Ford Escort RS Cosworth – £38,487
Speaking of Cosworths… You don’t need a crystal ball or an online valuation tool to know that fast Fords are hot property, but HPI reckons the Escort RS Cosworth will continue to increase in value. You wouldn’t bet against it.
Honda NSX – £80,395
“The NSX is a breakthrough, a supercar that furrows new ground. How can a car with so many compelling virtues be anything other than the best?” questioned Car magazine in 1990. It failed to win the group test against the Ferrari 348tb, Porsche 911 Carrera 2 and Lotus Esprit, though, with the reviewer noting a lack of theatre and drab styling. Harsh? We think so.
Jaguar XK8/XKR – £16,639 – £23,326
HPI has grouped three Jaguars together here, referencing the XK8 convertible, XKR convertible and XKR coupe as future classics worthy of an investment. We reckon these cars will become all the more appealing when the world wearily peers out from behind its net curtains and looks upon streets lined with F-Paces, E-Paces and I-Paces.
Mercedes-Benz W124 cabriolet – £10,180
The W124 was built at a time before Mercedes-Benz went through its patchy period, only for it to emerge having discovered questionable aesthetics and crossovers. The W124 looks to the manor born and is suitable for any occasion. Whether you’re young, middle-aged or preparing to draw your pension, this is the drop-top for you. Who cares if it doesn’t increase in value? You’ll own the streets in this thing.
Mercedes-Benz W124 coupe – £15,484
For the W124 coupe we’ll refer you to our previous comments about the convertible, but offer the words with added roof. Note that it’s a proper coupe, with two doors and a sloping roof. No four-door SUV nonsense to be found here.
Nissan 350Z GT4 – £8,577
In 2005, Nissan unveiled the 350Z GT4 to coincide with the launch of Gran Turismo 4 on the PlayStation 2. For a £2,500 premium over the standard 350Z, buyers were treated to more power, five-spoke 18-inch alloy wheels, a numbered plaque and a gift box containing a PlayStation 2 and the game. Only 176 were offered in the UK, 76 of which were finished in Ultra Yellow, with the others painted Kuro Black.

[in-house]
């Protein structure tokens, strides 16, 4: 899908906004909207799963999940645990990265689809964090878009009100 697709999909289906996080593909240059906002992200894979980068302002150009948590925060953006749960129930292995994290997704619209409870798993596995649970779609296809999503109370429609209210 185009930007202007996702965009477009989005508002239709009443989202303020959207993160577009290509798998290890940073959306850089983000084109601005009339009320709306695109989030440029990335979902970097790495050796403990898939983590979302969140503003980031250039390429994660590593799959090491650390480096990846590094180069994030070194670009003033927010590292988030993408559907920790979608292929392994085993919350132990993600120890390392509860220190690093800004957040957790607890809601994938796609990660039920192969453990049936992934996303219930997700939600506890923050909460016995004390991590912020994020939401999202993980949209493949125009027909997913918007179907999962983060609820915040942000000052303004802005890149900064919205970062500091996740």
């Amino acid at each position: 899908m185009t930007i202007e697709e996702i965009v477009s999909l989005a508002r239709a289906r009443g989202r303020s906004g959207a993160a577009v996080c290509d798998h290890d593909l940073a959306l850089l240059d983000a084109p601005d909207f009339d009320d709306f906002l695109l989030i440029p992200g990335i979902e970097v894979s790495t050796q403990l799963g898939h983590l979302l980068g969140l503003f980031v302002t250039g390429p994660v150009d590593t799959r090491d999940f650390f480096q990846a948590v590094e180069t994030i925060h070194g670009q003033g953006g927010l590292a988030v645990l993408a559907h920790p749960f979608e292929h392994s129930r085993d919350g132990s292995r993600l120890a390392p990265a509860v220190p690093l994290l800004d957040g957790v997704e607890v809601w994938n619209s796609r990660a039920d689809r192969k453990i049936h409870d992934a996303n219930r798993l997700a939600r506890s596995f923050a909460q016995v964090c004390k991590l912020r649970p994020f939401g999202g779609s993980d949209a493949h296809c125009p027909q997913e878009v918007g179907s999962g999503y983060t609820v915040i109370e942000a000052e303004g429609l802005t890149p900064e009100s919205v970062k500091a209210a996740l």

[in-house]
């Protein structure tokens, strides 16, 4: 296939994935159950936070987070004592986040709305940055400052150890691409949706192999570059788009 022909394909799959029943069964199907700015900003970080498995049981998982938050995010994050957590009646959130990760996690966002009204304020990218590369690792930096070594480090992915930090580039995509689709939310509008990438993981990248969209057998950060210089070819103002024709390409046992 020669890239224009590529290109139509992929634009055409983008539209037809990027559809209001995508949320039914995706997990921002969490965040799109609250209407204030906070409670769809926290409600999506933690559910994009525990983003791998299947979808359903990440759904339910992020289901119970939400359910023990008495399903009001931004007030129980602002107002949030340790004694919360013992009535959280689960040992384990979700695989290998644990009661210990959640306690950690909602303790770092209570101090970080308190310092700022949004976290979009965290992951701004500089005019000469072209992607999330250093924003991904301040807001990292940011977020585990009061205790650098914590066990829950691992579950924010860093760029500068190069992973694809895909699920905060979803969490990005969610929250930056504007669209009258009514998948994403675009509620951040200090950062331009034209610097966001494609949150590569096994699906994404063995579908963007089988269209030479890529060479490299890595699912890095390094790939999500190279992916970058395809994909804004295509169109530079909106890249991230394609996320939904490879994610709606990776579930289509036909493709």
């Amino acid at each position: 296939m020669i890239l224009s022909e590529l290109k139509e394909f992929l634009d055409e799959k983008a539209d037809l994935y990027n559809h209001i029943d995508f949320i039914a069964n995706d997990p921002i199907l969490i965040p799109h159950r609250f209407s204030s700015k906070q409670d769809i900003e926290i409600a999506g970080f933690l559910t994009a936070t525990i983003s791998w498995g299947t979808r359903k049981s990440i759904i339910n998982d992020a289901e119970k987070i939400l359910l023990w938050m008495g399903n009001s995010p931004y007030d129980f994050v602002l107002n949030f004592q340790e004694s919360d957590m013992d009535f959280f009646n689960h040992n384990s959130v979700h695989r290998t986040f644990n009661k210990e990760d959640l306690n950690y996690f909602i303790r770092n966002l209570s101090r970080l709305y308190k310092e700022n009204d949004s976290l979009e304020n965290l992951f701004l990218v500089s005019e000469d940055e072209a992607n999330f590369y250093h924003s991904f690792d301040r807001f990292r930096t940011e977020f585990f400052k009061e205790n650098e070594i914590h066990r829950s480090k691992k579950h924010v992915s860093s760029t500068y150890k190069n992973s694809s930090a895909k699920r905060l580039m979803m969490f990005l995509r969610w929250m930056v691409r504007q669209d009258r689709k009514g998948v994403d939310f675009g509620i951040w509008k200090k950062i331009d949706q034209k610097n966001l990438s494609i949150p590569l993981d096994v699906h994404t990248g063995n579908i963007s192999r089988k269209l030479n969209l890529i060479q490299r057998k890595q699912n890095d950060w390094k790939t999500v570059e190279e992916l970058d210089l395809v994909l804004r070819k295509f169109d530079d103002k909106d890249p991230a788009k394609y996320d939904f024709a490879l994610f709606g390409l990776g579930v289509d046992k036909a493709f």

Porsche Boxster Spyder – £43,746
Remember the Boxster Spyder? Porsche ditched the folding fabric roof and subjected the car to a slim-fast diet in order to save weight. The result: a Boxster weighing just 1,275kg, making it the lightest car in the Porsche range. At the time, this was the sharpest and most focused Boxster you could buy, but everyday practicality was limited. Still, the figure quoted by HPI is near enough the same as the original list price in 2010.
Subaru Impreza P1 – £7,514
Launched in 2000, the P1 – or Prodrive One – was Subaru UK’s answer to the raft of JDM-spec Imprezas arriving from Japan. It featured the 280hp from the WRX STI and a two-door coupe body shell. Just 1,000 examples were built, each one finished in Sonic Blue and fitted with 17-inch OZ Racing alloy wheels.
Toyota MR2 TF300 – £6,962
The TF300 was the final Toyota MR2 sold in the UK, with just 300 offered, each one built to order. It featured custom leather and Alcantara upholstery, stainless steel TTE sports exhaust pipes and a choice of five exterior colours. The position in the production run was stitched into the back of each seat and authenticated by a special certificate signed by the chairman of Toyota GB.
Vauxhall VX220 Turbo – £16,056
HPI’s final choice is the Vauxhall VX220 Turbo, built alongside the Lotus Elise in Hethel. It has always lived in the shadow of its more illustrious sibling, which means prices are lower. Good news if you’re prepared to look beyond the badge. All values supplied by HPI. For more information, visit the Future Classics valuation tool.